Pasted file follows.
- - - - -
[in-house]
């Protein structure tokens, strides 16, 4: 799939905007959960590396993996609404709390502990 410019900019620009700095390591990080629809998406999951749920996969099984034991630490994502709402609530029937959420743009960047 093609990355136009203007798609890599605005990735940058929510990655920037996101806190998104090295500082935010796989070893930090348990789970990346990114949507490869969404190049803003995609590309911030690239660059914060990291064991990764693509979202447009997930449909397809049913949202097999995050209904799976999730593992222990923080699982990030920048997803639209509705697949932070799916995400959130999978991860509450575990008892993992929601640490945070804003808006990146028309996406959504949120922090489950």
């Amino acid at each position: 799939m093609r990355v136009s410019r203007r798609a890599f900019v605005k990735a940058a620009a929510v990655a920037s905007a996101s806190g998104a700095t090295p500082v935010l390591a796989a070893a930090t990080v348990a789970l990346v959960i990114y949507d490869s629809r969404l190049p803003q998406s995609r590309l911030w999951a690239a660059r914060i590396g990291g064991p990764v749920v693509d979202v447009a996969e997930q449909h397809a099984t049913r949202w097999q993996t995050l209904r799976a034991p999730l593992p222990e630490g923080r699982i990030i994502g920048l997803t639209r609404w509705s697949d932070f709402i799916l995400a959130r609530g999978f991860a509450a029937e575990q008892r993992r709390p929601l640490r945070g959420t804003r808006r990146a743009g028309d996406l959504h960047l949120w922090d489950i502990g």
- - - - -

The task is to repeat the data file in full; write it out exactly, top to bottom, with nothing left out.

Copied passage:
[in-house]
């Protein structure tokens, strides 16, 4: 799939905007959960590396993996609404709390502990 410019900019620009700095390591990080629809998406999951749920996969099984034991630490994502709402609530029937959420743009960047 093609990355136009203007798609890599605005990735940058929510990655920037996101806190998104090295500082935010796989070893930090348990789970990346990114949507490869969404190049803003995609590309911030690239660059914060990291064991990764693509979202447009997930449909397809049913949202097999995050209904799976999730593992222990923080699982990030920048997803639209509705697949932070799916995400959130999978991860509450575990008892993992929601640490945070804003808006990146028309996406959504949120922090489950």
């Amino acid at each position: 799939m093609r990355v136009s410019r203007r798609a890599f900019v605005k990735a940058a620009a929510v990655a920037s905007a996101s806190g998104a700095t090295p500082v935010l390591a796989a070893a930090t990080v348990a789970l990346v959960i990114y949507d490869s629809r969404l190049p803003q998406s995609r590309l911030w999951a690239a660059r914060i590396g990291g064991p990764v749920v693509d979202v447009a996969e997930q449909h397809a099984t049913r949202w097999q993996t995050l209904r799976a034991p999730l593992p222990e630490g923080r699982i990030i994502g920048l997803t639209r609404w509705s697949d932070f709402i799916l995400a959130r609530g999978f991860a509450a029937e575990q008892r993992r709390p929601l640490r945070g959420t804003r808006r990146a743009g028309d996406l959504h960047l949120w922090d489950i502990g």